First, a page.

Penn GSE: An Unforgettable Experience

I recently attended the 10th reunion of doctoral graduates at the University of Pennsylvania’s Graduate School of Education (Penn GSE). The Executive Doctorate in Higher Education Management program is an Ed.D. program initiated two decades ago at Penn GSE by Professors Robert Zemsky and Marvin Lazerson. Unlike traditional doctoral programs, the Penn GSE program was modeled similar to Wharton’s Executive MBA program, with a cohort of students from around the country and overseas. Each cohort begins the program in August with a week of classes, continuing with a three-day weekend of classes monthly thereafter for two years, with a summer two-week international experience after year one. While students take required courses with no electives, they also research and write a dissertation which they defend after year two.

cohort Boston
Members of Cohort 8 and a few family members pose on a hillside at Kirstenbosch National Botanical Garden in Cape Town, South Africa, overlooking the Atlantic Ocean and the mountains.

I am a member of Cohort 8 of the program and, of our group of 22 students, 20 graduated. When we met for the first time on day one of the program, our youngest member was 32 and our oldest, 62. All of us worked at colleges or universities, mostly in the U.S., but one of our members lived and worked in Costa Rica and another in Puerto Rico. The program was transformational for almost all of us in that our careers in higher education had been as administrators, and the goal of the program was to broaden our knowledge of all the major policy and management areas of higher education and to plan, propose, research, write and defend a dissertation on a research topic of our interest.

The pace was brutal. We had to adjust our free time in order to accommodate reading hundreds of pages of assigned articles and writing and submitting 4-6 papers monthly. While 22 months was a grinding pace, it was probably the right amount of time to attract almost two dozen college administrators to a program that would overtake their personal lives for the next two years. We traveled to Penn monthly, attended class, completed individual and group assignments, and dined together.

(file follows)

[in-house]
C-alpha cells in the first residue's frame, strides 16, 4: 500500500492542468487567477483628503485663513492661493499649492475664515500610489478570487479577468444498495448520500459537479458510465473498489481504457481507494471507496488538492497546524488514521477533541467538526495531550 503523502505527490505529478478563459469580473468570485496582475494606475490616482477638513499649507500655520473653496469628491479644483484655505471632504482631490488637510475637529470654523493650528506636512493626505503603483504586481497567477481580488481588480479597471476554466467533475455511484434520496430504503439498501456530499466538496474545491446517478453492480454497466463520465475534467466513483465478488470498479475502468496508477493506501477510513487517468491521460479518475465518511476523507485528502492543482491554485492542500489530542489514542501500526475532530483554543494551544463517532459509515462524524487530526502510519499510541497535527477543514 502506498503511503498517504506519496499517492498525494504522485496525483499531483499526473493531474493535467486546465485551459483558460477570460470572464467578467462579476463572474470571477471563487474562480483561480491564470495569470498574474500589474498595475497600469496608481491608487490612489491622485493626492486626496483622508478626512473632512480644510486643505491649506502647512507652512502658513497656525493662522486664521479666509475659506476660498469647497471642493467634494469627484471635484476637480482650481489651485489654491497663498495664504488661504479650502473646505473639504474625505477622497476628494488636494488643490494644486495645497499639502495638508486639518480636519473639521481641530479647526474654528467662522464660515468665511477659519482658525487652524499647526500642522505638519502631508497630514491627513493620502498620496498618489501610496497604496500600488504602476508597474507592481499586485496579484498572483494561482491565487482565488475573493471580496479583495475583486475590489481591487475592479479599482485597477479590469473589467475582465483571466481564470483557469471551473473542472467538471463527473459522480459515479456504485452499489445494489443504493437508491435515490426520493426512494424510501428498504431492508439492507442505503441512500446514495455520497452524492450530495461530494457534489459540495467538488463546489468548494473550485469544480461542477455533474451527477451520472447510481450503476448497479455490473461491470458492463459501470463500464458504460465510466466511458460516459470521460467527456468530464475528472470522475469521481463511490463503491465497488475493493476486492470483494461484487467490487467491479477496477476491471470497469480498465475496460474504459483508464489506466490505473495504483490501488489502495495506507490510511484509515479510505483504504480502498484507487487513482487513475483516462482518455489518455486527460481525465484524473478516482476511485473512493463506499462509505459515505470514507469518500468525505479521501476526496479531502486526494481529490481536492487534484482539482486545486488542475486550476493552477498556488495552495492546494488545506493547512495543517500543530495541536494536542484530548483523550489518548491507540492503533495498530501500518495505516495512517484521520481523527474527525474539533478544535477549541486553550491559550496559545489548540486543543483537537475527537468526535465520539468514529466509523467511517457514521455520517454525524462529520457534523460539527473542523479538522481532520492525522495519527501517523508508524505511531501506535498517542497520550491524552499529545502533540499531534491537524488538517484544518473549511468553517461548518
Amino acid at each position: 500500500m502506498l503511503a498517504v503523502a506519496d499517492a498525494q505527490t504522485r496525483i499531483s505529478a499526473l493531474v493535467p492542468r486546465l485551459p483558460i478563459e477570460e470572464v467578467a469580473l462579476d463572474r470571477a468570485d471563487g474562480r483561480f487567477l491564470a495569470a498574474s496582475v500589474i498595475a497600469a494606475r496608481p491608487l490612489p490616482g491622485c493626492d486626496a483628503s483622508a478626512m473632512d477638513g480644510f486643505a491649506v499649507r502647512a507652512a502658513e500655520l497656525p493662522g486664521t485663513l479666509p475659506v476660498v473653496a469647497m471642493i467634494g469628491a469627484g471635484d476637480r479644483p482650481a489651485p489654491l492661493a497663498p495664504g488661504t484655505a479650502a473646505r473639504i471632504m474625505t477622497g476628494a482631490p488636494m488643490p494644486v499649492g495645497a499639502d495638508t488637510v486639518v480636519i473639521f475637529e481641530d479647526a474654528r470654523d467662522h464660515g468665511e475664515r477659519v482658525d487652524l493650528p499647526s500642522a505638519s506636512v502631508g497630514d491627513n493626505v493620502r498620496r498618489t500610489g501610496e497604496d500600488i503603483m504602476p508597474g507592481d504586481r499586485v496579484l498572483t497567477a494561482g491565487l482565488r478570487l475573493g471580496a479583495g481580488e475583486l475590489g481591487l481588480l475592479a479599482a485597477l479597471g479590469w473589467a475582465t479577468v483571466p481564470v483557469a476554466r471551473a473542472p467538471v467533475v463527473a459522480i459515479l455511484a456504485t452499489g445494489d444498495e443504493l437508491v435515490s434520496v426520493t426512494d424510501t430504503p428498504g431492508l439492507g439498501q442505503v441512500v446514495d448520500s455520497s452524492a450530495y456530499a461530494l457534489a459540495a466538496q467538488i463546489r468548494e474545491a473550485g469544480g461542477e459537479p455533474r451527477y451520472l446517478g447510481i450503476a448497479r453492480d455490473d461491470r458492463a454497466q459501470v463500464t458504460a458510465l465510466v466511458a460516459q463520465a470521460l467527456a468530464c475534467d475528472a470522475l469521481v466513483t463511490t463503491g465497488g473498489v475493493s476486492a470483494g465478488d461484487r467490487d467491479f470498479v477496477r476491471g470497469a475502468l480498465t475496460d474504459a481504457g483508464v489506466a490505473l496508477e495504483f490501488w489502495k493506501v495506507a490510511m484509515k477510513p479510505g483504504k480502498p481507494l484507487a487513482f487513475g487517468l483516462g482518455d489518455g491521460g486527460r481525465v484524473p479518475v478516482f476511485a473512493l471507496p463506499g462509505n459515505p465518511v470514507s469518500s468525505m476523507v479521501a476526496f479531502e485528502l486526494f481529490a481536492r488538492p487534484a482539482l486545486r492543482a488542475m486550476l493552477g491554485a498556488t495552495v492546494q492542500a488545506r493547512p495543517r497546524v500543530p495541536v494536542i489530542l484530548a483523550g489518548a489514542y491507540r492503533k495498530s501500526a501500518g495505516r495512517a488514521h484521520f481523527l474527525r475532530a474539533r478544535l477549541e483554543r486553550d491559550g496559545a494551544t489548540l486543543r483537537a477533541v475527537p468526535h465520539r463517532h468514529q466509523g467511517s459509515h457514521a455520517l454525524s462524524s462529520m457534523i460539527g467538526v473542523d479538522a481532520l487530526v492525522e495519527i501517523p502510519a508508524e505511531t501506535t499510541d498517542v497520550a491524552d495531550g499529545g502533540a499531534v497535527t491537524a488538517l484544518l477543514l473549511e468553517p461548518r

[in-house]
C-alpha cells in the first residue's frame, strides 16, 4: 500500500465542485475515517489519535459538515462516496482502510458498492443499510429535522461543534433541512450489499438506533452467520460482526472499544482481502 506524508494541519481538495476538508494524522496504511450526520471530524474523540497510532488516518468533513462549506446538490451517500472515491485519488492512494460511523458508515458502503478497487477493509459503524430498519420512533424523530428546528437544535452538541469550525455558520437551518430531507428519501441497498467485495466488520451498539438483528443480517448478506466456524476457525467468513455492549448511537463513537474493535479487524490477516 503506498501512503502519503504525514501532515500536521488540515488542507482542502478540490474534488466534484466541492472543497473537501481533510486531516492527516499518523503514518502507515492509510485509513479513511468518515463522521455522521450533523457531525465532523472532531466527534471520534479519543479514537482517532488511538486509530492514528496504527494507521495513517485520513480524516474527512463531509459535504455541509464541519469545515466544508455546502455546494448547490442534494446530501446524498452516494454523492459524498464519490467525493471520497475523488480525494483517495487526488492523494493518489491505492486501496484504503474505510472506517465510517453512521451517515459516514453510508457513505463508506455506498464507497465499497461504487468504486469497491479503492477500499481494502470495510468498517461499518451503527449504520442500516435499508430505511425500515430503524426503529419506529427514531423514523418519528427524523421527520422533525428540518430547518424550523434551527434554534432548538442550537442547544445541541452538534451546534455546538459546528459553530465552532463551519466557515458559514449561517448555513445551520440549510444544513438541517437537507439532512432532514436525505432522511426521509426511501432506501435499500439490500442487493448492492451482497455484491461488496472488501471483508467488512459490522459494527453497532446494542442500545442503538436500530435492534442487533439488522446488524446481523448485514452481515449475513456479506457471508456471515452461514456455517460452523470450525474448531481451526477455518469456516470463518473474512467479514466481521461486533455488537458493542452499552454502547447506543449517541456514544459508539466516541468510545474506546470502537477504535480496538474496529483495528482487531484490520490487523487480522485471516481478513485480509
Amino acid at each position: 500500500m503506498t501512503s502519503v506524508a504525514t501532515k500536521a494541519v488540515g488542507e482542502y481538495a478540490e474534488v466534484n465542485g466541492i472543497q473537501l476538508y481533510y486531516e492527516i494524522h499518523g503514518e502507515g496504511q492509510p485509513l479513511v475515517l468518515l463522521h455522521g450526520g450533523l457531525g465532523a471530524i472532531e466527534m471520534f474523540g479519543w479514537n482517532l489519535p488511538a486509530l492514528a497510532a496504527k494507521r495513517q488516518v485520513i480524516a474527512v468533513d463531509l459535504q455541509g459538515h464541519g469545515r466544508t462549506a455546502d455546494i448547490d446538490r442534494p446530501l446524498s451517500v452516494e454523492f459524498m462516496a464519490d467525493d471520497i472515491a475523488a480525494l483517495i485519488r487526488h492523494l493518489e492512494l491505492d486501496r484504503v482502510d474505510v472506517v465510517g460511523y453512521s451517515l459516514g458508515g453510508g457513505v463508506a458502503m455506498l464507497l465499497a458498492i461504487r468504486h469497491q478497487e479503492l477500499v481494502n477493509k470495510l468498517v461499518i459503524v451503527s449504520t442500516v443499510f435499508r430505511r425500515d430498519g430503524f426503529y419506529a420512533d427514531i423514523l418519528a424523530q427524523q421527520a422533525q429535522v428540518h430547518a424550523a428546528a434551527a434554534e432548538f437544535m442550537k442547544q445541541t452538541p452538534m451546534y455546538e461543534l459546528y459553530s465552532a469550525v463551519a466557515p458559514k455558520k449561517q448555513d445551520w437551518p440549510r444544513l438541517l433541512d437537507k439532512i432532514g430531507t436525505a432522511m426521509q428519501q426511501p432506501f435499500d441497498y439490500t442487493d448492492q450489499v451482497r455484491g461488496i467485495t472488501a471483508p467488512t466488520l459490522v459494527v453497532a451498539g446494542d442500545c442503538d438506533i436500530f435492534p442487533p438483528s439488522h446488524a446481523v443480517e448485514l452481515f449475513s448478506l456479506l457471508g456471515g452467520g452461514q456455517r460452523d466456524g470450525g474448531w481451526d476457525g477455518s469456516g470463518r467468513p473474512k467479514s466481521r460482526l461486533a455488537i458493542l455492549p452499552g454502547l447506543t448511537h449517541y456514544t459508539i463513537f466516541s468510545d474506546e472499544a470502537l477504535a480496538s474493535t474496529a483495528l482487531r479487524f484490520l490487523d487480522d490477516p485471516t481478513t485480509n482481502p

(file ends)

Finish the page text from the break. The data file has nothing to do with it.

Approximately 15 years ago, the Penn GSE program director held the first Higher Education Leadership Conference, designed to bring back alums for the program as well as to see classmates and meet alumni from other cohorts. Given at least 45 alumni who have gone on to be college presidents and many more in other senior leadership positions, most of the program’s panelists include alumni or colleagues of alumni. One of the highlights of the annual conference is the awards ceremony for the Robert Zemsky Medal for Innovation in Higher Education, an endowed award honoring him for his contributions to improving higher education. This year’s recipient was Penn President Amy Gutmann, whose 15 years at the helm has transformed the university from “excellence to eminence.” In accepting the medal, she noted, “Unorthodox ideas often inspire people to look at us and say, ‘That’s impossible.’ The next time you embark on an unorthodox educational endeavor that folks call worthy but ‘impossible,’ take it as high praise and find a way to collaborate with a diverse team to make it happen.”

Although it’s been a decade since my cohort and I successfully defended our dissertations, the program continues to influence us. Most of us are still active administrators, and both our intra- and inter-cohort connections as well as our Penn GSE faculty connections provide excellent opportunities to discuss challenges and opportunities in the field. For me, the program was truly transformational and I’m grateful that I was able to participate. While grinding through a doctoral program in two years is not the normal experience, it was very innovative 20 years ago and only a few other schools have attempted to duplicate it since.

The high percentage of alumni who return annually to the Leadership Conference is a testimony to the bond established between cohort members and Penn GSE. The program is a great example of how institutions can make a difference when structure is designed to meet the needs of prospective students. In fact, when APUS evaluated curriculum options for two new doctoral programs, we selected the cohort format as holding the greatest promise for achieving a higher graduation rate. We’re in our third year of the first cohort and, thus far, our students are on track for a higher rate than many of our peer institutions. Penn GSE, I thank you for a great learning experience, and the friendships from so many alumni and faculty. Cheers!

Subjects of Interest


Higher Education

Independent Schools


Student Persistence